How we do anything is how we do everything

I’m a keen observer of how people live:
How we focus — or are scattered.
How we take action — or fearfully avoid it, or procrastinate.
How we create — or eschew expressing ourselves, and/or live reactively.
How we care for ourselves — or put ourselves last, or run ourselves ragged.
How we live with optimism and an abundant mindset — or live with fear as a driver.

Ultimately, how we live can lead us to frustration and limitation, or it can lead us to expanding in our lives — to living big.

At my workshops and when coaching clients in the last few weeks, I’ve found myself recalling some wisdom that I’d heard from my coach, and again from my painting professor while I was on my sabbatical last fall. Its truth has been playing out in front of my eyes.

“How we do anything is how we do everything.”

It may sound odd at first, but consider this example. If you were asked to write a poem about yourself in 3 minutes, as I have asked workshop attendees to do to introduce themselves to one another, would you dive in with a feeling of “ok, here goes!”, or would you be excited to write it, or would you get nervous and worry that you could not do it, or would you fear it wouldn't be good enough? I have seen all of those responses at the start of the exercise — and I have also heard all of the poems and been knocked out by their expressive beauty and eloquence.

Here’s another example. In watching a group work on creating collages to express the ideas that emerged for each in several exercises, some women were especially adept at starting to select images and phrases that appealed to them, and they then moved into composing and gluing down the elements. This entailed clarity, focus and trust as they made decisions and followed through with the project. Others were overwhelmed at the options, pulled out piles of things they liked, then sorted and considered many possibilities before they composed and glued the elements into place. This approach entailed more struggle, and sometimes that kind of struggle diminishes outcomes. Happily, the resulting creations of our project were marvelous, no matter how the process unfolded. Yet the way different people approached the project was very revealing.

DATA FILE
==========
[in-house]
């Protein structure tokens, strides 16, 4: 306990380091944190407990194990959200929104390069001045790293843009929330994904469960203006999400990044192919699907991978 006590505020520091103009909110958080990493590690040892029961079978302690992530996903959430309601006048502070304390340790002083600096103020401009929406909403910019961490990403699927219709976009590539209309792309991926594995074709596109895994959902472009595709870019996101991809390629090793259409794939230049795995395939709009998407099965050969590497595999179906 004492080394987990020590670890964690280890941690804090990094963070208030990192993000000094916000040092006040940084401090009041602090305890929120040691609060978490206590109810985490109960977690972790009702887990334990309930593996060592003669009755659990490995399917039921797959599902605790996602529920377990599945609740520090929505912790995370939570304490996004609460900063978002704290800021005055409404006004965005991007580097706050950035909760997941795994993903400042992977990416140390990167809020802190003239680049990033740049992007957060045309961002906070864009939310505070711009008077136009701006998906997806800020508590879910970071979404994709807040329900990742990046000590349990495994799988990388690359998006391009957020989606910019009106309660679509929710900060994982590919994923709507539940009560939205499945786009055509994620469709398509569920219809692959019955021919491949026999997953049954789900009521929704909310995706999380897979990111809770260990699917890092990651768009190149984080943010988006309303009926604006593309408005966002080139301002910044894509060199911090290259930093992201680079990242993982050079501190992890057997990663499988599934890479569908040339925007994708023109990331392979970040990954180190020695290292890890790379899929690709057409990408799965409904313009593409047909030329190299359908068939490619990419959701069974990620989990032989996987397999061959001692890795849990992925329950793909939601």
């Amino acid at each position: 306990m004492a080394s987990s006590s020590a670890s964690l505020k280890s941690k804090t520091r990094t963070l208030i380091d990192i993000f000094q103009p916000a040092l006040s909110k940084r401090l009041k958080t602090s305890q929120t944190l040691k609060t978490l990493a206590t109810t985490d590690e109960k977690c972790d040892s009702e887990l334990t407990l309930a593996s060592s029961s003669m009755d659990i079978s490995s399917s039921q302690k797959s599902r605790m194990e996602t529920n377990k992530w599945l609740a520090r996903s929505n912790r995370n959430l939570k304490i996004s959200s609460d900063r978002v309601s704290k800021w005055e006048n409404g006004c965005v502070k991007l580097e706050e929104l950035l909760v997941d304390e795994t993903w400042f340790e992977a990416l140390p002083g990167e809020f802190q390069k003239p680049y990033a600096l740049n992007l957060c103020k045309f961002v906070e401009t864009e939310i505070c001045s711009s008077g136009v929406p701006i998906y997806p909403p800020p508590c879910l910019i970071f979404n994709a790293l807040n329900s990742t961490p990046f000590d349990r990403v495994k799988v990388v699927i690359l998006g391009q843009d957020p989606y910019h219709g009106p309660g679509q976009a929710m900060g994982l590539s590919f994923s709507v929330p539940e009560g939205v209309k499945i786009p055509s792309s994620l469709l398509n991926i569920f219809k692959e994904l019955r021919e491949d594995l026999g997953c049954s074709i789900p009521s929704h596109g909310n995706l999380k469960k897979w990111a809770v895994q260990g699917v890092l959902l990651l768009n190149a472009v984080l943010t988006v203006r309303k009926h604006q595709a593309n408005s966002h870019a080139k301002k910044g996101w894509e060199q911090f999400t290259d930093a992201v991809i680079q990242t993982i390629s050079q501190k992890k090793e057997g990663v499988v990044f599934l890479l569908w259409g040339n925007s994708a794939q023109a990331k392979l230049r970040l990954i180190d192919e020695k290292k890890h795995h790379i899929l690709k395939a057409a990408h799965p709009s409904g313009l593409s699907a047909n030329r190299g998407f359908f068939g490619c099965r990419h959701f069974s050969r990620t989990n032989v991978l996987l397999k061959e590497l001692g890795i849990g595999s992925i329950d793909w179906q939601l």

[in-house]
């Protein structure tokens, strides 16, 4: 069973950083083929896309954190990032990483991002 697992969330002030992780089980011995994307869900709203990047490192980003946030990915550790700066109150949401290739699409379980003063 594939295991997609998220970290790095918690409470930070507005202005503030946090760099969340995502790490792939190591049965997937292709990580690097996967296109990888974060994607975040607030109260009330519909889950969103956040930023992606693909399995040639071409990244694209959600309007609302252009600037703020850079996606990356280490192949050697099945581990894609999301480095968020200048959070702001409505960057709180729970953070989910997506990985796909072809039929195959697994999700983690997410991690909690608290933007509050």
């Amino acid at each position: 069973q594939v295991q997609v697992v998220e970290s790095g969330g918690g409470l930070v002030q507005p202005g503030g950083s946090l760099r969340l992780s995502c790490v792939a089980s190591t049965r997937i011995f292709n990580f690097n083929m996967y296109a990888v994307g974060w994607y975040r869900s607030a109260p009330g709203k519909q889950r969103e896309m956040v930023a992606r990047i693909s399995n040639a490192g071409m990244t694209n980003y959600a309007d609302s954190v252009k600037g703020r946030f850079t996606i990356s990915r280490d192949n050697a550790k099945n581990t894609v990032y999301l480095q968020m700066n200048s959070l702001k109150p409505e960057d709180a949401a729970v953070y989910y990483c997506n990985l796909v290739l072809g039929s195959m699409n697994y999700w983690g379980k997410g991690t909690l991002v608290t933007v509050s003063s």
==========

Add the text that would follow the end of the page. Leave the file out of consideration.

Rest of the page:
Just as a painter has to make endless decisions about the next color to mix, which brush to select to apply the paint, and what gesture or mark they will make on a canvas, we all face making countless decisions each day. Do we feel connected to our intuition and trust it? Are we in a state of flow? Or, is it hard to make each choice? Does it feel physically uncomfortable to be unsure? Do we second-guess ourselves and fret? Does the possibility of making a “mistake” paralyze us?

“How we do anything is how we do everyting.”

Can you reflect and recall the times that you have lived with flow, and when you have struggled?

Here are 3 ways to shift your mindset when you find yourself struggling:

  1. Appreciate and compliment yourself (aka build self-love). It's impossible to overstate the importance of self-love. Shower yourself with praise — for your courage, for your efforts, for the results of what you attempt, even if they are not all you wish they were. Remember, great things happen when you take many small steps, so appreciate yourself for taking each step.

  2. Talk back to your self-critic. That negative voice in your head is damaging. It sabotages you whenever possible. So, learn to recognize when it shows up, and what form it takes. Does it fill you with doubt? Urge you to procrastinate? Make you feel like an imposter? Make you afraid of failing? When you notice it, you can tell it to leave you alone for a while. (Sadly, it cannot be banished permanently, but it can be managed!) Instead of letting it interfere, tell it you are too busy to listen for the next hour— and then move ahead without that negativity.

  3. Take action, even “imperfect action”! When you feel stuck, start by bolstering some healthy self-love, then tell your self-critic to step aside for a while. You’ll find that it’s easier to take action, whatever that action may be. You can make a decision, place a phone call, try something new — any kind of action will move you forward. And, consider taking “imperfect action” — give yourself permission to go for it (whatever “it” may be), knowing that even if it's not perfect, you can take your next best step after this one. Newton’s first law of physics is worth remembering: an object in motion stays in motion. Once you start to take action it's easier to keep going.

It's always worthwhile to reflect on how you operate in your life. Observe yourself and see what shifts for you over time.